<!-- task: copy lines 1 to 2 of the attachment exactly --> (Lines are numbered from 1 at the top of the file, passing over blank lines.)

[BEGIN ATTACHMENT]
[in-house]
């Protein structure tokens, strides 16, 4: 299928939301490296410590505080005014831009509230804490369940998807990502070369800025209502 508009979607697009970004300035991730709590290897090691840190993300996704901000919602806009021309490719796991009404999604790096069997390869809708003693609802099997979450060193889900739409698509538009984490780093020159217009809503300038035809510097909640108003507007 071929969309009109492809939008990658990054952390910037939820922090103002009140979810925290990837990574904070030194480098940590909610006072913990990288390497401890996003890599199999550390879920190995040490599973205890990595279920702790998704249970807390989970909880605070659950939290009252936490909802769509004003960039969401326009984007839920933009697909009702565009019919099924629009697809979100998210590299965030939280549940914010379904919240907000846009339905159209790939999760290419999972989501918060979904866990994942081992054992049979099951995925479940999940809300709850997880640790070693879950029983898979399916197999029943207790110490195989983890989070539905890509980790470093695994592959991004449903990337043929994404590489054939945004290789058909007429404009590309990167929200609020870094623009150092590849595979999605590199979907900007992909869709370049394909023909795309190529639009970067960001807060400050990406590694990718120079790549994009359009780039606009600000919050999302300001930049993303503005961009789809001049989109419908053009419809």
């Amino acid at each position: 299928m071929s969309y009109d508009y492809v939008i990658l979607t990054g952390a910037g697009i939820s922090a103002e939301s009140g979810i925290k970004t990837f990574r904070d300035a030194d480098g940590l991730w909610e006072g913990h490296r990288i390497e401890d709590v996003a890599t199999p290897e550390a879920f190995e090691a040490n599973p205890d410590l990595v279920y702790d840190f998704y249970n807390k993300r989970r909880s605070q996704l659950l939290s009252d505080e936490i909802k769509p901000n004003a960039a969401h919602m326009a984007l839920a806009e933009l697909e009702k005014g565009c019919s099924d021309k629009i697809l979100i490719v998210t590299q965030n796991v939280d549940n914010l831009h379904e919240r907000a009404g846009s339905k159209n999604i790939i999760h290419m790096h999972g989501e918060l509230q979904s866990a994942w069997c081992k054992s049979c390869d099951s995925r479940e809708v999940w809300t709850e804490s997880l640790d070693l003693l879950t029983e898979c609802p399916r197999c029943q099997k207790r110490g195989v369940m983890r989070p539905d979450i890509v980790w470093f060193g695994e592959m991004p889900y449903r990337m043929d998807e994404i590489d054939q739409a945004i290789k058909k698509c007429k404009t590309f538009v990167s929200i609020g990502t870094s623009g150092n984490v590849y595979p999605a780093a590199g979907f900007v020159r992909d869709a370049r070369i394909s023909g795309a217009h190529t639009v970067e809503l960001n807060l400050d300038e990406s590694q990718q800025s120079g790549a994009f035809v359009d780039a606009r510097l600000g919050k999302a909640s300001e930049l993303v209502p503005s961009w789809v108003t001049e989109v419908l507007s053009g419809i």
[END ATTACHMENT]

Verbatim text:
[in-house]
């Protein structure tokens, strides 16, 4: 299928939301490296410590505080005014831009509230804490369940998807990502070369800025209502 508009979607697009970004300035991730709590290897090691840190993300996704901000919602806009021309490719796991009404999604790096069997390869809708003693609802099997979450060193889900739409698509538009984490780093020159217009809503300038035809510097909640108003507007 071929969309009109492809939008990658990054952390910037939820922090103002009140979810925290990837990574904070030194480098940590909610006072913990990288390497401890996003890599199999550390879920190995040490599973205890990595279920702790998704249970807390989970909880605070659950939290009252936490909802769509004003960039969401326009984007839920933009697909009702565009019919099924629009697809979100998210590299965030939280549940914010379904919240907000846009339905159209790939999760290419999972989501918060979904866990994942081992054992049979099951995925479940999940809300709850997880640790070693879950029983898979399916197999029943207790110490195989983890989070539905890509980790470093695994592959991004449903990337043929994404590489054939945004290789058909007429404009590309990167929200609020870094623009150092590849595979999605590199979907900007992909869709370049394909023909795309190529639009970067960001807060400050990406590694990718120079790549994009359009780039606009600000919050999302300001930049993303503005961009789809001049989109419908053009419809």